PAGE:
Take away any mention of soccer or the bits of jersey that peak out from the bottom border of these headshots and you've got half of a grunge band...or mugshots of vegan, animal rights extremists. 

Does anyone remember Celo's insane bicycle kick goal from early on in the MLS? Also, I remember Lalas doing a 60 Minutes thing right before the '94 World Cup in which he shattered some plexiglass with a shot and also did the balance-the-ball-on-your-head-and-roll-it-forward-to-kiss-it-then-roll-it-back-on-your-forehead trick. Blew my 13 year old mind. 

Lastly, pirates. 

That is all.  

Thursday, January 17, 2013

A Rose, By Any Other Name, Would Smell As Sweet

I'm back! I know, I know, you can hardly contain yourselves. You've missed my incredible wit and such snarky classics as "The Premiership Best Hair Side" and recurring posts like "Great Moments in US Men's National Team History." Well, rest assured said posts are forthcoming and we have a first half of Premiership drama to dissect along with a January transfer window in the throes of insane wheeling and dealing. But...

For now, it's time to focus a little on my adopted hometown and the massive soccer (football) week that is currently unfolding in The Circle City. For those of you not in the know, and that includes an alarming number Circle City residents, The Circle City is none other than Indianapolis, Indiana. Why The Circle City? Well, there's a monument in Indianapolis located smack dab in the middle of downtown Indianapolis and that monument is further located smack dab in the middle of a roundabout which, I'm sure you've guessed, is circular in shape. Is there another kind? Clever, no?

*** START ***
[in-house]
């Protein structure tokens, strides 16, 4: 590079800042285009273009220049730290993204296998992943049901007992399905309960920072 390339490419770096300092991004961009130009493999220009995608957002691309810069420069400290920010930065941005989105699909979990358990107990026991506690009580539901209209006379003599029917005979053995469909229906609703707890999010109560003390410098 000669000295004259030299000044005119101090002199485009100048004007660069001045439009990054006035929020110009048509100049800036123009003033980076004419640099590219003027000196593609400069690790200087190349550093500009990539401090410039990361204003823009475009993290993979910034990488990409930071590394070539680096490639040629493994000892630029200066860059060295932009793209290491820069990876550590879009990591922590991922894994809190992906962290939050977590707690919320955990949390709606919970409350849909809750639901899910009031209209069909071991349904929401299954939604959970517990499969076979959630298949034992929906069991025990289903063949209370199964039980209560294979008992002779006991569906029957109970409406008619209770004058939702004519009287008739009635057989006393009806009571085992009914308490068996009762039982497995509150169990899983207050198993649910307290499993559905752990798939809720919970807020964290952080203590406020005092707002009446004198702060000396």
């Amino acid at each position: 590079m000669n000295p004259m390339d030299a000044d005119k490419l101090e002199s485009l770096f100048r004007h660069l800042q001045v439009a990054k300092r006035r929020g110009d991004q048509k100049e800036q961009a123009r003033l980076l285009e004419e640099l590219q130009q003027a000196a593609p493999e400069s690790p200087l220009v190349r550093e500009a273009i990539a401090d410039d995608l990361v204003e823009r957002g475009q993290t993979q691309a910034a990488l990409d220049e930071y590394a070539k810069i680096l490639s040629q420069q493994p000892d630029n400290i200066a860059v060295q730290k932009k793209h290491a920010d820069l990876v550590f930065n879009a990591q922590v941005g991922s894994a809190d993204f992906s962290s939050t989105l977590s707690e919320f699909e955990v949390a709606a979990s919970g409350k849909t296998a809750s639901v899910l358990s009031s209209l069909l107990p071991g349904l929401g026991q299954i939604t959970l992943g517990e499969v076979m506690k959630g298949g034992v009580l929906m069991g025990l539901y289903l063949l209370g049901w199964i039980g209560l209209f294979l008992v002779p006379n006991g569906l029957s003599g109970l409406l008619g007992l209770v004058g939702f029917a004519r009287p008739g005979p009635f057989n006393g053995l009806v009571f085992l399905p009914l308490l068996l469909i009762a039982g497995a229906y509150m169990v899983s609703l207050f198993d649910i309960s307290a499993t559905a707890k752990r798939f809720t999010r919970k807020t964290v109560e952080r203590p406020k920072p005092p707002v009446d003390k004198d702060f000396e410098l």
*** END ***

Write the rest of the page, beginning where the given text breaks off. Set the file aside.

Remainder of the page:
The MLS Super Draft took place earlier today in downtown Indy and the NSCAA convention is in full swing right beside it. These are great events for the city to host, but for Indy residents they don't mean much substantively beyond the week in which they're held. National soccer figures descend upon the city, some college kids go pro, patterns of play and innovative training methodologies are discussed, our bars wind up a few kegs lighter, and everyone goes home.